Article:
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For example, if I draw a line on the side of a pencil top to bottom, then snap one end of it as in launching it due to the pressure of my fingers. Anyways, if I record the pencil launch in slow motion (perhaps it’s my phone that has to do with it) but it will focus on where the line was, and it appears that only some of the actual line is there, or out of focus. So that leads to the question, does rotation happen simultaneously down the pencil axis? Maybe I’m completely clueless and I’m missing something but figured I’d ask.

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No, the rotation would not occur instantaneously. When you flick one end of the pencil, the molecules (at the end) you imparted an impulse to will have gained momentum and would pull the molecules just beside them due to internal electrostatic forces holding the molecules together, (much like the propogation of a mechanical wave) and bring them to motion and this cascading effect will keep travelling down the pencil.

TL;DR, it will not be instantaneous and will take a small finite time that is usually negligible.

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  • $\begingroup$ In other words, you can't move a stick stick many light-years long back and forth for faster than light communications. $\endgroup$
    – DKNguyen
    May 25 at 18:53
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In general for a rigid body you have the combined motion of translation of the center of mass and rotation about the center of mass at any instant.

The COM moves with $\boldsymbol{v}_C$ and the body rotates (simultaneously) with $\boldsymbol{\omega}$.

So the motion of any other point P, located at $\boldsymbol{r}$ relative to the center of mass is

$$ \boldsymbol{v}_P = \boldsymbol{v}_C + \boldsymbol{\omega} \times \boldsymbol{r} $$

The particulars on how much translation vs. rotation happens depend on the situation. This is the area of kinematics, where constraints on rigid bodies only allow a certain subset of the motions that a body would normally have.

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Your question is a bit difficult to understand,but what you seem to be saying is that if you launch your pencil like a dart & give it some spin as you launch it,will the rotation manifest itself instantaneously along the whole length of the pencil? No,it won't. No signal can travel faster than light,so the rotation imparted to the middle of the pencil by your fingers will travel to the ends of the pencil at speed c,but as the speed of c is 300,000K (186,000 miles)per sec & your pencil is perhaps 10" long,the rotation will appear to be simultaneous along the entire length of the pencil.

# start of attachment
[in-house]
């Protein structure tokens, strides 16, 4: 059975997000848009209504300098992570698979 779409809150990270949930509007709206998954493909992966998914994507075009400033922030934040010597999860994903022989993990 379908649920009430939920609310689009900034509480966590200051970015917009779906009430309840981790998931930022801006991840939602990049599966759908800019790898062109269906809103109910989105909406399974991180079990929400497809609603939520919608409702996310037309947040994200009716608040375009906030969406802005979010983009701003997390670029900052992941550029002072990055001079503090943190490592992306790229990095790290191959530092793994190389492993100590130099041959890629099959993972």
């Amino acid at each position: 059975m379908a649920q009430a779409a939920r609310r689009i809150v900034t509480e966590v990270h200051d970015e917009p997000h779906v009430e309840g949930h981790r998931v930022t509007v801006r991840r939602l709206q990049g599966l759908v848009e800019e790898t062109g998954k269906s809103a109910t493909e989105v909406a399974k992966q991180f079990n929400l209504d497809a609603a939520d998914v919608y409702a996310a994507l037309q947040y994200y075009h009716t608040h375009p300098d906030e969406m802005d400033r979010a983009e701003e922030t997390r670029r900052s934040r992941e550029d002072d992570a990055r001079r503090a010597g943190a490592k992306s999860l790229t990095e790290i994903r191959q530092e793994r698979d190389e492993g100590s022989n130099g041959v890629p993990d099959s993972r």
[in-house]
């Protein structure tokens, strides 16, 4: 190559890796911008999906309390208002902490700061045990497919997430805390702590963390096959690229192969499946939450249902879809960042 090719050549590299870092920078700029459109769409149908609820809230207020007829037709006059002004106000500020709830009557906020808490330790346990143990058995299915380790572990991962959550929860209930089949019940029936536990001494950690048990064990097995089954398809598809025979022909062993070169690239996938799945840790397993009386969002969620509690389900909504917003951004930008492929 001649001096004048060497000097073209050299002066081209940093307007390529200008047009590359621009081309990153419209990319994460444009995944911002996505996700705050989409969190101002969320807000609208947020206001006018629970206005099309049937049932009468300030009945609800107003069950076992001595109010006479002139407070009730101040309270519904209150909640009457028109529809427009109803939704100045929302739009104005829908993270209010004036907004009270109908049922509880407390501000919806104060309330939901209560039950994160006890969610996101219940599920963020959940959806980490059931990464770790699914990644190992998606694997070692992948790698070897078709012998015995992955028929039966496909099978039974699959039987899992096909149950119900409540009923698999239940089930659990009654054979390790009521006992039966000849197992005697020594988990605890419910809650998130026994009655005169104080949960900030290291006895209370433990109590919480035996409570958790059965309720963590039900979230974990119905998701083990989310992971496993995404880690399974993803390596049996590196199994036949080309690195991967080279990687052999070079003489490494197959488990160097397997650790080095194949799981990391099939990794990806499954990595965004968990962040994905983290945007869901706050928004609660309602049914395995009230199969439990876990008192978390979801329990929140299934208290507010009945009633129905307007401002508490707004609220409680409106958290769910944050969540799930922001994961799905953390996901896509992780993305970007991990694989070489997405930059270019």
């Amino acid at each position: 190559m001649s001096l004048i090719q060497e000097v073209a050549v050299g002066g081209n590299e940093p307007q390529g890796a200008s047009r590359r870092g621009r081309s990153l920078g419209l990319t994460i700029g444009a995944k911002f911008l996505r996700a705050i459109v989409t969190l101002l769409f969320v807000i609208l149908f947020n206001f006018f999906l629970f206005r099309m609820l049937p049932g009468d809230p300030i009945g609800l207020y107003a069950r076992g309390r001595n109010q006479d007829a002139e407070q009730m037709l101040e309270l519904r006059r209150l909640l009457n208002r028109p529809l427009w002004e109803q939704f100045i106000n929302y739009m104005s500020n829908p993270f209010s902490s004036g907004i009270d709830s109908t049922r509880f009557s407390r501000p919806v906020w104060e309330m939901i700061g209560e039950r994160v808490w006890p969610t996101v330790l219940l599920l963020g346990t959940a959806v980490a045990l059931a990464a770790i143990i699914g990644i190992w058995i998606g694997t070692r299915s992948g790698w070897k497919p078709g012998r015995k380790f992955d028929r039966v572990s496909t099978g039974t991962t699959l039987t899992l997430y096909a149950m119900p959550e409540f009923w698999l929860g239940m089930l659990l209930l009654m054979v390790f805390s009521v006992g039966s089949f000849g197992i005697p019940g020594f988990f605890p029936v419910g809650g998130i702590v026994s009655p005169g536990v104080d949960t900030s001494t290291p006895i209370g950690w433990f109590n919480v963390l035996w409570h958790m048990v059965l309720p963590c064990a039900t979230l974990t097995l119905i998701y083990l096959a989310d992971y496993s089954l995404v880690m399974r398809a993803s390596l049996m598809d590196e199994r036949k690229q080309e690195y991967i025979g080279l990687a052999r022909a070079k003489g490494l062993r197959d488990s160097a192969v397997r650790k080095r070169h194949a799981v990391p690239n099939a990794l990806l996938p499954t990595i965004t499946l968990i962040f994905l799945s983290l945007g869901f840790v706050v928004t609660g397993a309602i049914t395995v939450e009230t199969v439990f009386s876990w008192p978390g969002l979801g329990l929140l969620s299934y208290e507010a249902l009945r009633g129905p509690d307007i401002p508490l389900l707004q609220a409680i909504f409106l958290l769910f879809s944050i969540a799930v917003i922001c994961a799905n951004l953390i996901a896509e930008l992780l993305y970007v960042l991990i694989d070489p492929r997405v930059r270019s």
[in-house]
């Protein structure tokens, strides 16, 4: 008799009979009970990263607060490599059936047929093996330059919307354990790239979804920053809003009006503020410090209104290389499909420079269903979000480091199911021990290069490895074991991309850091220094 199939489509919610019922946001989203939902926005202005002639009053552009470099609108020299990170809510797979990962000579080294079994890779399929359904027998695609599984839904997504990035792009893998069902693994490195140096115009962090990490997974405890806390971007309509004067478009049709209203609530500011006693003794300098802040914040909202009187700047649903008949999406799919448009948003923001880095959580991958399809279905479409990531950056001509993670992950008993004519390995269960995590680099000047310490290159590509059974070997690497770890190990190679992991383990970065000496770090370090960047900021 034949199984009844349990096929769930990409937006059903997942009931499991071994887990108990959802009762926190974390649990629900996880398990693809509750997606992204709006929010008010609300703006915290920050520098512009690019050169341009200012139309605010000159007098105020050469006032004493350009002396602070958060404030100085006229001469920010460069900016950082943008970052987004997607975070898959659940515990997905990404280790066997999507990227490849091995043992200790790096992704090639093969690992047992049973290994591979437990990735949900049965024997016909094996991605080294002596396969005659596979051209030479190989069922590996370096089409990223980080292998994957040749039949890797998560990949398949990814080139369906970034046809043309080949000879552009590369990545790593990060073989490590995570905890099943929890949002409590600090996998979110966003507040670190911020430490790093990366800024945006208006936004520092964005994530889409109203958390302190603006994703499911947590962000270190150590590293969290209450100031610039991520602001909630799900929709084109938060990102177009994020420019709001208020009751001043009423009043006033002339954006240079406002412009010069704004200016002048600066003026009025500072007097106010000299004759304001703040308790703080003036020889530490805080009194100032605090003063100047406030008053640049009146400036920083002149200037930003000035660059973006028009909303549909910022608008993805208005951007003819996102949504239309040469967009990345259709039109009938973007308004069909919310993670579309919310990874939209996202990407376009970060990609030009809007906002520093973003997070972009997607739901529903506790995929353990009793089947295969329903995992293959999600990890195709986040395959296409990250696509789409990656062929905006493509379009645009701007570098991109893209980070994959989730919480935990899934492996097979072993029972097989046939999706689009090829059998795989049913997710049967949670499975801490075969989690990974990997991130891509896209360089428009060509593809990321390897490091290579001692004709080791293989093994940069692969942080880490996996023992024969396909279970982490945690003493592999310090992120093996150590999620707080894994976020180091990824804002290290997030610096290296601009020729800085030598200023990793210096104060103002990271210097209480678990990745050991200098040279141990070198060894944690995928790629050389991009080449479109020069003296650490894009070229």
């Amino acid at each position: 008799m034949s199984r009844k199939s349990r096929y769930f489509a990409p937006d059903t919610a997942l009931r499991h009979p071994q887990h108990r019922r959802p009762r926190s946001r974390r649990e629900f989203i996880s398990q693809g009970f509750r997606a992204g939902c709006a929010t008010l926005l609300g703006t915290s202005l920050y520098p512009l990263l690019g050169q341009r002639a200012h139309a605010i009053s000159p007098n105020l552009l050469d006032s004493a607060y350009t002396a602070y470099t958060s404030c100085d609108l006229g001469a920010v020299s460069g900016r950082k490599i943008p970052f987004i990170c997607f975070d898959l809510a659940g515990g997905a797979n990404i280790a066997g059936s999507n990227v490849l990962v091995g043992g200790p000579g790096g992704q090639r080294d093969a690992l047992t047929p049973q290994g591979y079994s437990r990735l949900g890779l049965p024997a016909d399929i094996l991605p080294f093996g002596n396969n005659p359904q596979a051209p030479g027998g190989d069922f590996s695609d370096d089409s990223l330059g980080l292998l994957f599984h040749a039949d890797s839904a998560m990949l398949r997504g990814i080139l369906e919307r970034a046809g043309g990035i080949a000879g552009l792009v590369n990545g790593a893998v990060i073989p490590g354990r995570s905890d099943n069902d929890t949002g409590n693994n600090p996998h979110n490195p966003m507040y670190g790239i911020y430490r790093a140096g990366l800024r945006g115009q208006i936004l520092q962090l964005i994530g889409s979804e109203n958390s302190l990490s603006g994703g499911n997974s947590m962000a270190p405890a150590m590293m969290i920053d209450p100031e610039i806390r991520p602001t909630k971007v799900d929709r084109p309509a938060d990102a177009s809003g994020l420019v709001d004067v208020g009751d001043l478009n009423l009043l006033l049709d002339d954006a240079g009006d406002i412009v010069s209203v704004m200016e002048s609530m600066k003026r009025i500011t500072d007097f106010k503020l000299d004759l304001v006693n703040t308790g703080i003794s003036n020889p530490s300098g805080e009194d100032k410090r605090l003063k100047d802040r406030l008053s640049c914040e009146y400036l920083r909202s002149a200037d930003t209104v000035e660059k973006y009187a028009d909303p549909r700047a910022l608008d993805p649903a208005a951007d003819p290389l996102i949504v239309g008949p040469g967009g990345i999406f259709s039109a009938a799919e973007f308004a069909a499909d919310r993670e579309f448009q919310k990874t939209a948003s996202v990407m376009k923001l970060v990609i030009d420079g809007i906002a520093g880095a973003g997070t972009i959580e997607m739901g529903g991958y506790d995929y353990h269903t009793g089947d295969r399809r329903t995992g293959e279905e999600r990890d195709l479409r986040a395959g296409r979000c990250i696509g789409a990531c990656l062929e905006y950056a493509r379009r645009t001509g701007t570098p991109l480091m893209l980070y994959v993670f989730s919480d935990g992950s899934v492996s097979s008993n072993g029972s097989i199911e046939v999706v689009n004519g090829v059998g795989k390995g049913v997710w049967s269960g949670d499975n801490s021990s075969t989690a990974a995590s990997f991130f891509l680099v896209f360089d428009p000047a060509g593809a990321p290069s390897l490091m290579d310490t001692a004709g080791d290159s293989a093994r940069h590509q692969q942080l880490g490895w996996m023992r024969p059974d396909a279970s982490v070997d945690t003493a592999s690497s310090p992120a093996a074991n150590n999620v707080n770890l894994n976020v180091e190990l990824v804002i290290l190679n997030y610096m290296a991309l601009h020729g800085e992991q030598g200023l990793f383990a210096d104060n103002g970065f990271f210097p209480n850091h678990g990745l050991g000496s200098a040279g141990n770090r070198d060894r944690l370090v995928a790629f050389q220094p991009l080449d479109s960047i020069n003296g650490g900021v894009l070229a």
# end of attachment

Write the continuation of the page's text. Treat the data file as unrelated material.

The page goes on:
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    $\begingroup$ Why do you think the rotation will propagate along the pencil at the speed of light? Mechanical vibrations generally travel much slower than that. $\endgroup$
    – PM 2Ring
    May 28 '19 at 1:42
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    $\begingroup$ No, when the hammer strikes the head of the nail, the pulse propagates through the nail at the speed of sound, which is a little under 6000 m/s for a steel nail. See physics.stackexchange.com/q/21122/123208 and the linked & related questions. $\endgroup$
    – PM 2Ring
    May 28 '19 at 12:23
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    $\begingroup$ @MichaelWalsby I don't see a problem with a 100 mile long nail having the force hit the other end only seconds later. That "slow" speed is still a lot faster than you're going to be able to process unless you are very high above, and have some large enough visual indicator of the force propagation to even notice. Also, why would it propagate at the speed of light in a vacuum while travelling through a nail? $\endgroup$
    – JMac
    May 28 '19 at 13:59
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    $\begingroup$ @MichaelWalsby Have you done any research at all into it though? Do you have any solid justification for being pretty sure that it will travel faster than the speed of sound? Consider it this way, the speed of sound is how fast a pressure wave travels in a medium. When force is transferred through an object, that is also done as a pressure wave. Why would you expect it to propagate any faster than the limit for pressure waves in that medium? $\endgroup$
    – JMac
    May 28 '19 at 16:29
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    $\begingroup$ Consider that sound is the transfer of mechanical disturbance from one part on a medium to other parts. That is, the speed of sound is defined as the speed at which mechanical disturbances propagate. $\endgroup$ May 28 '19 at 21:25

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